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Like members opposite, of course, we on this side are influenced and perhaps at times oppressed by human prejudices and other emotions. -- Lester B. Pearson

The acrimony and outrage in the House of Commons last week because of Foreign Minister Peter MacKay's insinuation that Liberal MP Belinda Stronach was a dog is not the first time the Green Chamber has stooped to a vulgar level.

In just the previous Parliament, prime minister Paul Martin's career was going "down the toilet," the Lord's name was invoked in vain (Stephen Harper shouted "For God's sake it's time to go!"), and the government was accused of everything from exploiting cancer victims to being Osama bin Laden.

Those with longer memories, however, will know that Mr. MacKay's canine comment is only the latest in a long line of infamy emanating from the Dominion's national Parliament.

Nine years ago, then Liberal defence minister Doug Young yelled in the House: "There is more than a slab of bacon talking there," in reference to Deborah Grey of the Reform Party.

In the 1980s, Liberal Sheila Copps, a member of the infamous Rat Pack, once referred to prime minister Brian Mulroney as a "slime bag," while Tory cabinet minister John Crosbie said to Ms. Copps in the House: "Just quiet down, baby." Ms. Copps later titled her memoirs Nobody's Baby.

Ms. Copps was on the receiving end more than once: In 1991, she was called a "slut" by Reform MP William Kempling and a "bitch" (canine references, again!) by the Reform's Ian McClelland in 1997.

Perhaps most famously, in 1971, Pierre Trudeau told Conservative MP John Lundrigan to "fuck off." Afterward, the prime minister shrugged, smirked and offered that what he had actually said was "fuddle duddle."

But parliamentary insults are not what they used to be. In the 1950s, when Liberal cabinet minister J. W. Pickersgill was constantly heckling Conservative leader George Drew, the latter tried to reprimand him for his interruptions. But Mr. Pickersgill replied: "I submit sir, that it has never been a rule of the House that honourable members have to submit quietly to being bored."

The notorious pipeline debate of 1956 was one of the most vitriolic periods in Canadian parliamentary history. The Liberal government of Louis St. Laurent wanted its pipeline bill to pass quickly and introduced closure, a measure that puts time limits on debate. In those days, it was rarely used, so it caused considerable concern when C. D. Howe, the minister in charge, invoked it at the first stages of debate.

As Peter C. Newman vividly recounted in Renegade in Power, "Parliament became a bedlam."

Toronto MP Donald Fleming was "named" for refusing to sit down. This meant he was expelled from the House. Then, a series of horrendous decisions by the Speaker, René Beaudoin, culminated in Conservative MPs storming the floor of the House shaking their fists at the Speaker. The House of Commons was out of control.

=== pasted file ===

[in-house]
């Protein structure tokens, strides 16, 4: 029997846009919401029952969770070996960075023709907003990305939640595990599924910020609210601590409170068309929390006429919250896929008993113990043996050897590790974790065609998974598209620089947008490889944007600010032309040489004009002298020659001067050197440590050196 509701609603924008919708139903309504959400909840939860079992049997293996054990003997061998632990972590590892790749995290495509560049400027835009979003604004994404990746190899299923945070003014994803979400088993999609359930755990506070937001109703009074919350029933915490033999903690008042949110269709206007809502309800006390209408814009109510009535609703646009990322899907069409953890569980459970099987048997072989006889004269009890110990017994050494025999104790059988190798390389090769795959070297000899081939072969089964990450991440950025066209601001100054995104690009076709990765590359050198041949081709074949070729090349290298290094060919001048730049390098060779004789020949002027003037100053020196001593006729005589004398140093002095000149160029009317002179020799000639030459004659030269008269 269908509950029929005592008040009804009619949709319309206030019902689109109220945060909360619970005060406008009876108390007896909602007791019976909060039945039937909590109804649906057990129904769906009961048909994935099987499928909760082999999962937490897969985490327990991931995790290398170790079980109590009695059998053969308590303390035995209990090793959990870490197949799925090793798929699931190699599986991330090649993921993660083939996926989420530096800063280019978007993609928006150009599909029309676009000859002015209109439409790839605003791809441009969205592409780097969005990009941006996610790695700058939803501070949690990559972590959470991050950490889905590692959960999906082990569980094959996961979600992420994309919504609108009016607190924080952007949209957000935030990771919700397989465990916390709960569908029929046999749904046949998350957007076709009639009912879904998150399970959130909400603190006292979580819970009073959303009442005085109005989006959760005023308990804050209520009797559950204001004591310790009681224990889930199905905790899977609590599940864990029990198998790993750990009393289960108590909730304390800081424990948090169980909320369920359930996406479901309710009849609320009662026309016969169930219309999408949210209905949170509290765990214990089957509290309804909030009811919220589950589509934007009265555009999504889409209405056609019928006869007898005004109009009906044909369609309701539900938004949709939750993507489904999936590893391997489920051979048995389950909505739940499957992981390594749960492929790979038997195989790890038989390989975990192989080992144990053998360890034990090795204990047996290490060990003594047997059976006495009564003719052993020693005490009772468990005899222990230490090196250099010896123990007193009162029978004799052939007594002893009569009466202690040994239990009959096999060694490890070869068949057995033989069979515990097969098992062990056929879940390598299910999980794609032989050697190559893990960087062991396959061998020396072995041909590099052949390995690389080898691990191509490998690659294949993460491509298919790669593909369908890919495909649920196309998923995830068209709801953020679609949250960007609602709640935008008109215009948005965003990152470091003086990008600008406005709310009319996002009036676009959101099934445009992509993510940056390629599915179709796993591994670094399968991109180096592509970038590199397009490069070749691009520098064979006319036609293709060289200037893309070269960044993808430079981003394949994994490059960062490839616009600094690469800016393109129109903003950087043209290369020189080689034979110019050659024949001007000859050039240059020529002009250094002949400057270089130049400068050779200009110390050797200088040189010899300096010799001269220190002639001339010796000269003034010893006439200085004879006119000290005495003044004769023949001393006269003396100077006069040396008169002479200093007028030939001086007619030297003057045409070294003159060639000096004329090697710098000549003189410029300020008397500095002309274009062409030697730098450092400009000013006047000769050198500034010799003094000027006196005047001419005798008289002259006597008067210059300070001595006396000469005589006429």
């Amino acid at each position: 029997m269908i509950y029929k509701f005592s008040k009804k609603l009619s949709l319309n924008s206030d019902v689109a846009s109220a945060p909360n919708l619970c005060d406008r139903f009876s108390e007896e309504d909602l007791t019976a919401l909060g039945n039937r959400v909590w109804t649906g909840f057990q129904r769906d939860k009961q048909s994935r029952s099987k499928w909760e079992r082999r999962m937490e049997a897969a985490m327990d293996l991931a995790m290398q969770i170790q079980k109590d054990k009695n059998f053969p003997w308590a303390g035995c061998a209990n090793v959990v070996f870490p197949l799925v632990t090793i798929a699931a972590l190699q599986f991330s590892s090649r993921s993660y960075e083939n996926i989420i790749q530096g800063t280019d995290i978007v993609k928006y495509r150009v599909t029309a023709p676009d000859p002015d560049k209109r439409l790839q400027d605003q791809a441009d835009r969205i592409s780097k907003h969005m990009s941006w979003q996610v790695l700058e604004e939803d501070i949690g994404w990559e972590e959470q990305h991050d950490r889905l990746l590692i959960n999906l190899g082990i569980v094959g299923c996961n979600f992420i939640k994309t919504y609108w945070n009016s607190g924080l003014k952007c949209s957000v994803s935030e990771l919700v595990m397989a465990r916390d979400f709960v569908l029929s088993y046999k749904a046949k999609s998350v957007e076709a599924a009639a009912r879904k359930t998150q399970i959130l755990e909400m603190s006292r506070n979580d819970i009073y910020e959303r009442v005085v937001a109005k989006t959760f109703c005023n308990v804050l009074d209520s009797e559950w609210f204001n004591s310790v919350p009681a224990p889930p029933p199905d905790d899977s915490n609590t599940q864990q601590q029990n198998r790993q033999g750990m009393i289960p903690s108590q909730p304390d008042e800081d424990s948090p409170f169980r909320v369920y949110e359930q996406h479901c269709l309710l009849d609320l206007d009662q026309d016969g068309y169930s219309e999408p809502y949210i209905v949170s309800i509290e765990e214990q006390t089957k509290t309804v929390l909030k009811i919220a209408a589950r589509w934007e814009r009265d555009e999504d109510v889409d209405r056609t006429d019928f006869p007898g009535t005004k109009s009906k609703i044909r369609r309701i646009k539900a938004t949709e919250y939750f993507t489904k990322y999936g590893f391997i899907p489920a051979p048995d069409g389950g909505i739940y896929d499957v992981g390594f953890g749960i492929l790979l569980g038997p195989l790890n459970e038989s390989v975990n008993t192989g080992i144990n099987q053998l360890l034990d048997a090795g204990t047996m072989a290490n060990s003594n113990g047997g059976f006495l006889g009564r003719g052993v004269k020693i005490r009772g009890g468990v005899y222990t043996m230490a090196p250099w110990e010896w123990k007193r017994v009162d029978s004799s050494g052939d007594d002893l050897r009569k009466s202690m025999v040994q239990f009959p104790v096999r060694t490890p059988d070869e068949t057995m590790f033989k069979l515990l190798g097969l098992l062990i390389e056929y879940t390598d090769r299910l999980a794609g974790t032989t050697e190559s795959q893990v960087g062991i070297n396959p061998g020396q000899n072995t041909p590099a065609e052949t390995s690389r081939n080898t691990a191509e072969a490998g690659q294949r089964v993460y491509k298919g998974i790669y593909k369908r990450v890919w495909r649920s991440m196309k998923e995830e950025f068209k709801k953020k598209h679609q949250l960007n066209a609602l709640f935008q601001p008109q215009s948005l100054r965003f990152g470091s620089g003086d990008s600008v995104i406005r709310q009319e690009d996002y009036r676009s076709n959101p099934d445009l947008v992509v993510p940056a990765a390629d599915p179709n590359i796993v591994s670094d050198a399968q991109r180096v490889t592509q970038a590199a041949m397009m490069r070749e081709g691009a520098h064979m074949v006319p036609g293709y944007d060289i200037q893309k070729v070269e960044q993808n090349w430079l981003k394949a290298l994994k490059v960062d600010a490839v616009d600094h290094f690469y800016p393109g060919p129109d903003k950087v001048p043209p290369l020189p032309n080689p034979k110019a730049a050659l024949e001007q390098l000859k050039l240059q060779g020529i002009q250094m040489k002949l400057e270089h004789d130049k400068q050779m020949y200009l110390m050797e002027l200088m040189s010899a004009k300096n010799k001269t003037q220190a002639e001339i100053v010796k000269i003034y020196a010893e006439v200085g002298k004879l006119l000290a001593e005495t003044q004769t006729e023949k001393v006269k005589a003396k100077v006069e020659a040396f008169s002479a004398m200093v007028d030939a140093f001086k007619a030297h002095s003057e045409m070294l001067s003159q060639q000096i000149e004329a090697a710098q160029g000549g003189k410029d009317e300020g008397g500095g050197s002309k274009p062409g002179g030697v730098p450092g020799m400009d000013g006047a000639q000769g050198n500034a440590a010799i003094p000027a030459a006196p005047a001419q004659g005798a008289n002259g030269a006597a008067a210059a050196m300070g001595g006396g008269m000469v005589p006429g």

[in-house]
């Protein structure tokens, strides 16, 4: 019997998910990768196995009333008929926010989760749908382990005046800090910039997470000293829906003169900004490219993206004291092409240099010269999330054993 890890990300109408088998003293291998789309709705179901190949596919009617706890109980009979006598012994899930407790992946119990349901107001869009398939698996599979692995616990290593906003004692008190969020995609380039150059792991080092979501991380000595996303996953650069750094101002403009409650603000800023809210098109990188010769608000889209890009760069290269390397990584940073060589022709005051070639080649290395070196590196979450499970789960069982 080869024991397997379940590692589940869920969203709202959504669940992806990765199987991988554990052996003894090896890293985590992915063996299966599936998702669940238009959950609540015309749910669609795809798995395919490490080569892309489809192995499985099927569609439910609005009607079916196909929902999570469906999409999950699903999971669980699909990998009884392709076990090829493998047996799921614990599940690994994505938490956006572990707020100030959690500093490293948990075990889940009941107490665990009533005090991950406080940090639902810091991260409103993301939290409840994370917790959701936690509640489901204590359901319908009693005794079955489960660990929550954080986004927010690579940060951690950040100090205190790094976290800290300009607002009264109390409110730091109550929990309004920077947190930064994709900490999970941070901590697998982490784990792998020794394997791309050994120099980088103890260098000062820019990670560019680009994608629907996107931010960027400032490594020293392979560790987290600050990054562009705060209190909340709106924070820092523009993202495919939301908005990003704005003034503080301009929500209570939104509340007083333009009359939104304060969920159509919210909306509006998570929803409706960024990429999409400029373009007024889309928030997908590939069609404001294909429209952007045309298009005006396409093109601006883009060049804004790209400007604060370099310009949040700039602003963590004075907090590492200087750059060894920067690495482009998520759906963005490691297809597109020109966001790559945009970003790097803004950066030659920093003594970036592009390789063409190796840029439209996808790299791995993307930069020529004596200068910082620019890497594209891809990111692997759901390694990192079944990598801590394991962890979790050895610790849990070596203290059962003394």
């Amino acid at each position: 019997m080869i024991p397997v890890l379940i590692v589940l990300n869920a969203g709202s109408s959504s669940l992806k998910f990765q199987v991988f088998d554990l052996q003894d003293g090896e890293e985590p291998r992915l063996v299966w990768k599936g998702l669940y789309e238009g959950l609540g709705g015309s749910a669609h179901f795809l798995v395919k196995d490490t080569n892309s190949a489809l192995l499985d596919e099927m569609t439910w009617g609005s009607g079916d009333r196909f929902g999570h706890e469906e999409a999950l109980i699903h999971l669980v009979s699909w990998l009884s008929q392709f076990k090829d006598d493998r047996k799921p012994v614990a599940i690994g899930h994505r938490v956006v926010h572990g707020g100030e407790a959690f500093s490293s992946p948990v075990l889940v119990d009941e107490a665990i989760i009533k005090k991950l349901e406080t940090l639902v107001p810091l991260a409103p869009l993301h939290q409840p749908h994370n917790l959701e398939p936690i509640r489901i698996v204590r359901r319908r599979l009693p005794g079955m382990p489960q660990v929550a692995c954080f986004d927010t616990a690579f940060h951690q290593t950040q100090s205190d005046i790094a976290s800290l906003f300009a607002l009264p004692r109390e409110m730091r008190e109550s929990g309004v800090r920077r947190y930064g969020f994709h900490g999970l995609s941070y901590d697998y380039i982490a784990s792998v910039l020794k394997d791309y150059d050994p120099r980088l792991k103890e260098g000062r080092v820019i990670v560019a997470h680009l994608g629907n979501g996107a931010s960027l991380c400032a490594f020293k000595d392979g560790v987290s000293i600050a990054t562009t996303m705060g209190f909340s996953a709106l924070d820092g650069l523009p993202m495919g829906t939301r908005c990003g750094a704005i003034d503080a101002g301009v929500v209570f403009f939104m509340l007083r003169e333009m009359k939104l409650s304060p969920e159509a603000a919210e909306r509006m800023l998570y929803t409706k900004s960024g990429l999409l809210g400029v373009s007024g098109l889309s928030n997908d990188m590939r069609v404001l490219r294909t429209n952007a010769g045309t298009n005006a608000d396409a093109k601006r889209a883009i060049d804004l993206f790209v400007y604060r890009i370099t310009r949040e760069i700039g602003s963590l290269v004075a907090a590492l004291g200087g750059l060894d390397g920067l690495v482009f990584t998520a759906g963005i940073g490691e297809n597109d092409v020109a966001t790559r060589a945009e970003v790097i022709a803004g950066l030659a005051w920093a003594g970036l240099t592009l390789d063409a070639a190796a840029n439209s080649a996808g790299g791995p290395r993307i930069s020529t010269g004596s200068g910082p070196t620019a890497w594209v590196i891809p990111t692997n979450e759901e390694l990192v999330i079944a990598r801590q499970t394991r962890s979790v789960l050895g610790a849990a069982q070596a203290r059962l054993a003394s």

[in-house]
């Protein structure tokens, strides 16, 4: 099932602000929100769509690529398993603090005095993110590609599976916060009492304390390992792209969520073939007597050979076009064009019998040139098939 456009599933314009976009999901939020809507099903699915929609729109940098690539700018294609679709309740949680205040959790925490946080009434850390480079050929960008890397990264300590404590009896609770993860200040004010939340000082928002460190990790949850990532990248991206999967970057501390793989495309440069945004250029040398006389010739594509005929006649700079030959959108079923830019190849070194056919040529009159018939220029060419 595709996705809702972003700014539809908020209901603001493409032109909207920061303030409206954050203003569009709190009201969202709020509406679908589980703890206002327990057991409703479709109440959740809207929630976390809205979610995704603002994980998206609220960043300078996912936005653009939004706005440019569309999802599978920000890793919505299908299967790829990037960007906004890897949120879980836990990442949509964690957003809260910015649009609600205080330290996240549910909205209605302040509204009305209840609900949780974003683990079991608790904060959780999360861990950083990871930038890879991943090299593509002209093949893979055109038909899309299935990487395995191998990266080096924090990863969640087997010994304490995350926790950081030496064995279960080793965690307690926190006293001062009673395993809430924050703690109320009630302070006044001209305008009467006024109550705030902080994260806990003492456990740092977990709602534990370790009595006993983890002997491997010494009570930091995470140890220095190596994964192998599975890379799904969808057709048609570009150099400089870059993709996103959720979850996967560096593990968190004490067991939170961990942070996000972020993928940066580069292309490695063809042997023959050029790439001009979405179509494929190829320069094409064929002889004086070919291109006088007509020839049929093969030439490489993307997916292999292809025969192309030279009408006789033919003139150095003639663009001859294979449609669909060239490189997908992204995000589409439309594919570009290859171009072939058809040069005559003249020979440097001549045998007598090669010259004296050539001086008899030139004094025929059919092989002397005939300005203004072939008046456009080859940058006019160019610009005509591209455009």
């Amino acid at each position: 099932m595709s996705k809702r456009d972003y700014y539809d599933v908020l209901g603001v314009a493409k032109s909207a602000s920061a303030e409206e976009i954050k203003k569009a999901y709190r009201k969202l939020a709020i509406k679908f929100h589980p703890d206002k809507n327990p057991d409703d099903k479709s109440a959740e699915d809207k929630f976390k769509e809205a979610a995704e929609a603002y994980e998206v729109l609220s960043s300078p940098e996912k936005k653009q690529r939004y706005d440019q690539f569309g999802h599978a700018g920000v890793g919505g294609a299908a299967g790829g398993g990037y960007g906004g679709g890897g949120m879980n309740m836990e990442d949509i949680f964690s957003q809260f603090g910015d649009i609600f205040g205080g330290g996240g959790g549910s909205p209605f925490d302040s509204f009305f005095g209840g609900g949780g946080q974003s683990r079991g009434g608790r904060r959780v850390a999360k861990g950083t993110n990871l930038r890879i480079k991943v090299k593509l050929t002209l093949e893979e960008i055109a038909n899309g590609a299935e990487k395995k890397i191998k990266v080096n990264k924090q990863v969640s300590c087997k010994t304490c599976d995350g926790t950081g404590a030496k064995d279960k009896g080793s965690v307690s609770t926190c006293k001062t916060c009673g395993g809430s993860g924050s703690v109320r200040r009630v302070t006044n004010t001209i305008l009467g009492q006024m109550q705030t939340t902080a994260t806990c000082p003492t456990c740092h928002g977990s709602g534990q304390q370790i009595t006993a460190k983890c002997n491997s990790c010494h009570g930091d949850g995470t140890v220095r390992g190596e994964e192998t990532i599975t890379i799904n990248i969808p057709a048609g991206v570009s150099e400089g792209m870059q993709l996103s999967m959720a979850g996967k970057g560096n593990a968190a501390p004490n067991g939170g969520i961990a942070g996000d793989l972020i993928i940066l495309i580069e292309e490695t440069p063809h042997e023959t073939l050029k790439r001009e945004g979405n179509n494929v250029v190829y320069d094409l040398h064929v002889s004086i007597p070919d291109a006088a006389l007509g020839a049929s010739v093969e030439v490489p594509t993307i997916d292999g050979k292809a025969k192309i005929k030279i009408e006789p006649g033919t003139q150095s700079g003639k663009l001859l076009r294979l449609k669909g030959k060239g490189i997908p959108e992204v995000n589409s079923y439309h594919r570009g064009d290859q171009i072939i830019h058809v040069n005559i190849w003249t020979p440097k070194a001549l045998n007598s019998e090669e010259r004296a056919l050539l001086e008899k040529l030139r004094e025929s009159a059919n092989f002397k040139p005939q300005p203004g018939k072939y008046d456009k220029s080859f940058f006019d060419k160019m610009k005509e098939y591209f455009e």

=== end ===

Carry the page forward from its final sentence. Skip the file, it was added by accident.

Things didn't get much better during the Lester Pearson/John Diefenbaker years when the House was as partisan as ever, reflecting the intense rivalry of the two men.

"They were locked in distrust, contempt, and hatred, and that mutual obsession infected their followers and embittered the atmosphere of the House of Commons," wrote Denis Smith in Rogue Tory, his biography of Mr. Diefenbaker.

Today, especially, politicians tend to rely on faux emotion, crass interjections, wild gesticulations and bulging eyes to get attention, eschewing the quick wit that marked the better parliamentarians of the past. It is hard to see the "Disraelian" qualities -- as Rex Murphy put it in this paper on Saturday -- in the Foreign Minister's recent cur slur.

Will Stephen Harper and his new Liberal adversary lock horns in the Pearson-Diefenbaker manner, turning the House into a chorus of barking dogs? Or reject the schoolyard antics of the past and begin to build an atmosphere worthy of their surroundings and the voters who sent them?

As they consider this, they ought to keep in mind the wise words of one of the House's most respected members, Ed Broadbent, who said in 2005: "There is a difference between personal remarks based on animosity and vigorous debate reflecting big differences of judgment. . . . However we may differ, we are all human and we all have the right to have our inner dignity respected, especially in debate in the House."

J. D. M. Stewart teaches Canadian history at Bishop Strachan School in Toronto.

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